The Whiskey Ring's "Stockton Pride" Cocktail Inspired by Missouri's Black Walnuts

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        Miles Long, John Joern and Jason Matthews work behind the bar. | Zach Garrison

The newly opened Whiskey Ring (2651 Cherokee Street; 314-769-7249) capitalizes on the renewed interest in whiskey and its many varieties, but it does so in a very simple, unpretentious way -- a very laid-back and unintimidating place to try out a new style or brand. With a freshly minted cocktail menu emerging this week, we decided to grab a sip of one of the drinks to look forward to. Miles Long (surely one of the best bartender names you're likely to find) went to work on a "Stockton Pride," while we warmed up with a hot toddy.

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After the perfect space materialized on Cherokee Street, co-owners John Joern and Jason Matthews made the leap. A major remodel (90 percent of which was accomplished in-house) created the simple, slightly rustic interior that boasts a saloon-like feel, thanks to the excellent custom-made bar. It just needed a name. Kristen Dennis, co-owner of the Fortune Teller Bar, suggested referencing the Whiskey Ring Scandal of the late 1870s, which involved corruption in the White House and tax invasion, and -- even better -- had major ties to good ol' St. Louis. It was a perfect fit.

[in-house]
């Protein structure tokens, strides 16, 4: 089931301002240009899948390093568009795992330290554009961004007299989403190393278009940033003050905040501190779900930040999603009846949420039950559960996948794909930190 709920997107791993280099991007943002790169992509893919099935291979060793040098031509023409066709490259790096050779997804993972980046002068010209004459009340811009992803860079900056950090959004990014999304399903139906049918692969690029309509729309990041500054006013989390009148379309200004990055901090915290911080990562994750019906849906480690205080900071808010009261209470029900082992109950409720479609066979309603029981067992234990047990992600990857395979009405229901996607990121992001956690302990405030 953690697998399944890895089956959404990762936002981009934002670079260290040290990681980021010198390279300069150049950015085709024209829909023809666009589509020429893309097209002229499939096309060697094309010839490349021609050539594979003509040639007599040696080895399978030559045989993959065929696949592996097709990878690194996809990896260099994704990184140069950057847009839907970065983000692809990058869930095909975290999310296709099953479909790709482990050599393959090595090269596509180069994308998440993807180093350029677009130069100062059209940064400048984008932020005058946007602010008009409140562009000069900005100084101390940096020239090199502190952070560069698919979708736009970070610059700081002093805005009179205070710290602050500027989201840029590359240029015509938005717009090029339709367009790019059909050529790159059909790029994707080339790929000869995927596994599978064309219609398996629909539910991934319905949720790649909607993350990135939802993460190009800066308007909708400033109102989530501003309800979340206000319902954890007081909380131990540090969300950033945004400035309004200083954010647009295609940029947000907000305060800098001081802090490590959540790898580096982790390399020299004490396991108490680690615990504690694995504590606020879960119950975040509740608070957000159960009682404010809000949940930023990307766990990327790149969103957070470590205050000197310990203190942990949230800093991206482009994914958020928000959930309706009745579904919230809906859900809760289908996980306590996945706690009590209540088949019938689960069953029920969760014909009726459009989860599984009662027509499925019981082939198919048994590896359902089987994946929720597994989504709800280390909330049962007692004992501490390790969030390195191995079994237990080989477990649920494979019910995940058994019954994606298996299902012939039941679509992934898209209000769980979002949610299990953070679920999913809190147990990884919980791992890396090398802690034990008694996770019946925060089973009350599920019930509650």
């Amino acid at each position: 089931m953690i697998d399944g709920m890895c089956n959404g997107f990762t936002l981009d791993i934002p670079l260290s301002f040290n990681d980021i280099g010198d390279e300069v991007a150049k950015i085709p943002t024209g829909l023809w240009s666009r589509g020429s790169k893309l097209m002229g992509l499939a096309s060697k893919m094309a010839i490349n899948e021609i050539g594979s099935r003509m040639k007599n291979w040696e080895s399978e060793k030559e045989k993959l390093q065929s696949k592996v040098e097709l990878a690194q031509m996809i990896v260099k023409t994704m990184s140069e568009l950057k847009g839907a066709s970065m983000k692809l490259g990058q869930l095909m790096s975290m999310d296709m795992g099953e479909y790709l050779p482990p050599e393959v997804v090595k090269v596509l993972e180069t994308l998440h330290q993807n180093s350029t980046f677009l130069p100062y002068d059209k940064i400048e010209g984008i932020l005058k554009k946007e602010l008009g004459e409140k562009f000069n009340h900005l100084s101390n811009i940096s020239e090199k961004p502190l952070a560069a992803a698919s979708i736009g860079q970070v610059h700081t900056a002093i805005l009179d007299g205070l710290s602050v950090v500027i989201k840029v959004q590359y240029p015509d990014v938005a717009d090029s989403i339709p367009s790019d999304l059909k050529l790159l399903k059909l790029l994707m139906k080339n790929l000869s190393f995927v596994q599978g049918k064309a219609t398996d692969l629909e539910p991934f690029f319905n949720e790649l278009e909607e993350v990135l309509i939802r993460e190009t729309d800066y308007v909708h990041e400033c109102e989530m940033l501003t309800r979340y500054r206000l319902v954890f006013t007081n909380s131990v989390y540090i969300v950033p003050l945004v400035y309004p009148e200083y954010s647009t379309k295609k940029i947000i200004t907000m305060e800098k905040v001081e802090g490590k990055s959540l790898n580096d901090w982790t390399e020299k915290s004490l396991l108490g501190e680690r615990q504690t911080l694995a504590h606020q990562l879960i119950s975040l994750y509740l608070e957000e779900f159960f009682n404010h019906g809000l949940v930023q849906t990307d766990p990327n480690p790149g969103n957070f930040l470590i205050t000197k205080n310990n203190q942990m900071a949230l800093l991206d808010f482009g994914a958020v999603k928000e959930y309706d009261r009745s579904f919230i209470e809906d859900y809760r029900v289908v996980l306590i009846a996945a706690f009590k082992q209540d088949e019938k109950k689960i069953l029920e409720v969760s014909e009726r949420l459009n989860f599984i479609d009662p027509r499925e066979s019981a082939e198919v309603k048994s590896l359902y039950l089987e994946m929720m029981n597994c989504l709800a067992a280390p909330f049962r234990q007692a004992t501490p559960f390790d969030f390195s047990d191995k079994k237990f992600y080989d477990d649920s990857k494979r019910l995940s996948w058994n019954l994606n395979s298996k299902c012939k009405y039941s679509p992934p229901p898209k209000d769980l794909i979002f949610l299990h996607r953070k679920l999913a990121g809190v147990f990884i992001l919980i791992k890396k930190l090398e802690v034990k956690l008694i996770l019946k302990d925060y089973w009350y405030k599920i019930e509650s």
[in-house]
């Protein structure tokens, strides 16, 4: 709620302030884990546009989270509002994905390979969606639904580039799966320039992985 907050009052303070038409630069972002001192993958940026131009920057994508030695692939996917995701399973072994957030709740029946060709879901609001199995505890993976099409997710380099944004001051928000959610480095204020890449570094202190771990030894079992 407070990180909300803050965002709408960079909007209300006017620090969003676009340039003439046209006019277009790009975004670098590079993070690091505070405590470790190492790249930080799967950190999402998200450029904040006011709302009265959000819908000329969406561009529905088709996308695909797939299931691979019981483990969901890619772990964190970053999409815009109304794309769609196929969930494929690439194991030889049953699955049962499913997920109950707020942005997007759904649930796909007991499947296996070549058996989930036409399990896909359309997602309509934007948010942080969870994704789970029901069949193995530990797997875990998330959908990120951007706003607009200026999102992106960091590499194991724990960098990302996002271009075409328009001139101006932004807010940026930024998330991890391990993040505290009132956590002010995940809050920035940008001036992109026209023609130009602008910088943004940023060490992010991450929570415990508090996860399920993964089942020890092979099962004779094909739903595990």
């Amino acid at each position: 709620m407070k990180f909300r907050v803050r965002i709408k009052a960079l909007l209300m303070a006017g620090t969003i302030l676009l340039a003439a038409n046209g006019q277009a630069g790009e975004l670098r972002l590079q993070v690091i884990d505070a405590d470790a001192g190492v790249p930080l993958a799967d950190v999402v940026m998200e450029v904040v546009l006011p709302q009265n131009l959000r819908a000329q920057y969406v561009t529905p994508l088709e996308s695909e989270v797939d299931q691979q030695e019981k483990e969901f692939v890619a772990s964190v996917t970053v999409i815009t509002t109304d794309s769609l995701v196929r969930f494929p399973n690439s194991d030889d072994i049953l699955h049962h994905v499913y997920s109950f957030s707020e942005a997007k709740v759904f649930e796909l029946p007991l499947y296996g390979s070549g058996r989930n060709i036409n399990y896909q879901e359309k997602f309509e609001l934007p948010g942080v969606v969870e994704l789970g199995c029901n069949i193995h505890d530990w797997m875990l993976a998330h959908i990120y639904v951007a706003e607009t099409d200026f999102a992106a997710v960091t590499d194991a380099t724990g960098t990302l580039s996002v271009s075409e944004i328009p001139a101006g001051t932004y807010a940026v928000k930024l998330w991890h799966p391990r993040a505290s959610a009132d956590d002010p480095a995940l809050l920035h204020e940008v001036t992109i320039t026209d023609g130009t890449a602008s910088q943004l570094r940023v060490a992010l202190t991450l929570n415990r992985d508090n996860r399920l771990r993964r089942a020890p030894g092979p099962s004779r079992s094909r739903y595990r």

The drink list, which takes advantage of more than 50 kinds of bourbon, rye and scotch, skews toward Prohibition-era classics like the well-known "Old Fashioned" or a "Blood and Sand," but also standards like a "Boulevardier." But Joern and Matthews have also added their own innovative twists, like the "Stockton Pride."

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        "Stockton Pride." | Zach Garrison

Taking its name from the town of Stockton in west Missouri, where the black walnut grows in abundance, this cocktail utilizes black walnut bitters, paired with a sweet bourbon (1776), spiced rum and Applejack liquor to create a bittersweet combo.

"Its presence is well-known," says Joern, indicating that strength of the drink. But despite the mix of bourbon and rum, it is surprisingly smooth. The key seems to be the addition of a teaspoon of sugar (makes the medicine go down, they say) and black walnut, which adds a sweet and nutty aroma present in each sip. Served in a very modest, unadorned glass meant only for whiskey, "Stockton Pride" offers a promising glimpse of what you can expect from the Whiskey Ring.

Click through to find out how to make the "Stockton Pride" at home.

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